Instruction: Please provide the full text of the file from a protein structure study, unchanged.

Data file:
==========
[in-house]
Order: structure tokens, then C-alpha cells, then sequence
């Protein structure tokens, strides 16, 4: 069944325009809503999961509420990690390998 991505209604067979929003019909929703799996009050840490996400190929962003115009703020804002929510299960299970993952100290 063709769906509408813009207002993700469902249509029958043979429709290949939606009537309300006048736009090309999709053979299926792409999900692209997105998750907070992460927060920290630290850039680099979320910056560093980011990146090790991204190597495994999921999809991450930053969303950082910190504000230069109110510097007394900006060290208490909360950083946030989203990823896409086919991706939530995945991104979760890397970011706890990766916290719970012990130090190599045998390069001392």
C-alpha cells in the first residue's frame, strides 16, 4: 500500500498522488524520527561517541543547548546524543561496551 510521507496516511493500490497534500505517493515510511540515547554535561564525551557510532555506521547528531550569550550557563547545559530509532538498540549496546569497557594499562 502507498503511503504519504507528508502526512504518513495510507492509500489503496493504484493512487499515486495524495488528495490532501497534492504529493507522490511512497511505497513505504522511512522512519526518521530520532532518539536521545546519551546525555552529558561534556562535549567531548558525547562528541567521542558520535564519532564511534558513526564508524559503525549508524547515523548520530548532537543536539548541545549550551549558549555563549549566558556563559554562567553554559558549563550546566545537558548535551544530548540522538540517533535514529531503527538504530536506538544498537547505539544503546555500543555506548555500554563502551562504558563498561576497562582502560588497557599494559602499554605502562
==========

[in-house]
Order: structure tokens, then C-alpha cells, then sequence
């Protein structure tokens, strides 16, 4: 069944325009809503999961509420990690390998 991505209604067979929003019909929703799996009050840490996400190929962003115009703020804002929510299960299970993952100290 063709769906509408813009207002993700469902249509029958043979429709290949939606009537309300006048736009090309999709053979299926792409999900692209997105998750907070992460927060920290630290850039680099979320910056560093980011990146090790991204190597495994999921999809991450930053969303950082910190504000230069109110510097007394900006060290208490909360950083946030989203990823896409086919991706939530995945991104979760890397970011706890990766916290719970012990130090190599045998390069001392």
C-alpha cells in the first residue's frame, strides 16, 4: 500500500498522488524520527561517541543547548546524543561496551 510521507496516511493500490497534500505517493515510511540515547554535561564525551557510532555506521547528531550569550550557563547545559530509532538498540549496546569497557594499562 502507498503511503504519504507528508502526512504518513495510507492509500489503496493504484493512487499515486495524495488528495490532501497534492504529493507522490511512497511505497513505504522511512522512519526518521530520532532518539536521545546519551546525555552529558561534556562535549567531548558525547562528541567521542558520535564519532564511534558513526564508524559503525549508524547515523548520530548532537543536539548541545549550551549558549555563549549566558556563559554562567553554559558549563550546566545537558548535551544530548540522538540517533535514529531503527538504530536506538544498537547505539544503546555500543555506548555500554563502551562504558563498561576497562582502560588497557599494559602499554605502562